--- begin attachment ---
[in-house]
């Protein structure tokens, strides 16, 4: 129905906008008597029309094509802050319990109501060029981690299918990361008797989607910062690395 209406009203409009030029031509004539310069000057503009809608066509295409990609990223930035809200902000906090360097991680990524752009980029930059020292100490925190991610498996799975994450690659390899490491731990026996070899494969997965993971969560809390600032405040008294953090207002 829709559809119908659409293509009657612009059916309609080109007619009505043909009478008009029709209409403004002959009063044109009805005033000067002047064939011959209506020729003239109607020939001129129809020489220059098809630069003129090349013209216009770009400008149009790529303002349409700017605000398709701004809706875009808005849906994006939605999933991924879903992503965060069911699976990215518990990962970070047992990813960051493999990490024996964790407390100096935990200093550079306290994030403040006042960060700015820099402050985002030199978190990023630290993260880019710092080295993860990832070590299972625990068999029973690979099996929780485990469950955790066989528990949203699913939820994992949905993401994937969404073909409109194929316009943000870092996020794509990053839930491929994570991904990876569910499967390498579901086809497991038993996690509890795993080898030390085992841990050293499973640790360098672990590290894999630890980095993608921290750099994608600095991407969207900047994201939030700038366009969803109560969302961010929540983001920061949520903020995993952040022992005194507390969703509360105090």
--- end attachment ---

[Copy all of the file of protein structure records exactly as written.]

[in-house]
């Protein structure tokens, strides 16, 4: 129905906008008597029309094509802050319990109501060029981690299918990361008797989607910062690395 209406009203409009030029031509004539310069000057503009809608066509295409990609990223930035809200902000906090360097991680990524752009980029930059020292100490925190991610498996799975994450690659390899490491731990026996070899494969997965993971969560809390600032405040008294953090207002 829709559809119908659409293509009657612009059916309609080109007619009505043909009478008009029709209409403004002959009063044109009805005033000067002047064939011959209506020729003239109607020939001129129809020489220059098809630069003129090349013209216009770009400008149009790529303002349409700017605000398709701004809706875009808005849906994006939605999933991924879903992503965060069911699976990215518990990962970070047992990813960051493999990490024996964790407390100096935990200093550079306290994030403040006042960060700015820099402050985002030199978190990023630290993260880019710092080295993860990832070590299972625990068999029973690979099996929780485990469950955790066989528990949203699913939820994992949905993401994937969404073909409109194929316009943000870092996020794509990053839930491929994570991904990876569910499967390498579901086809497991038993996690509890795993080898030390085992841990050293499973640790360098672990590290894999630890980095993608921290750099994608600095991407969207900047994201939030700038366009969803109560969302961010929540983001920061949520903020995993952040022992005194507390969703509360105090």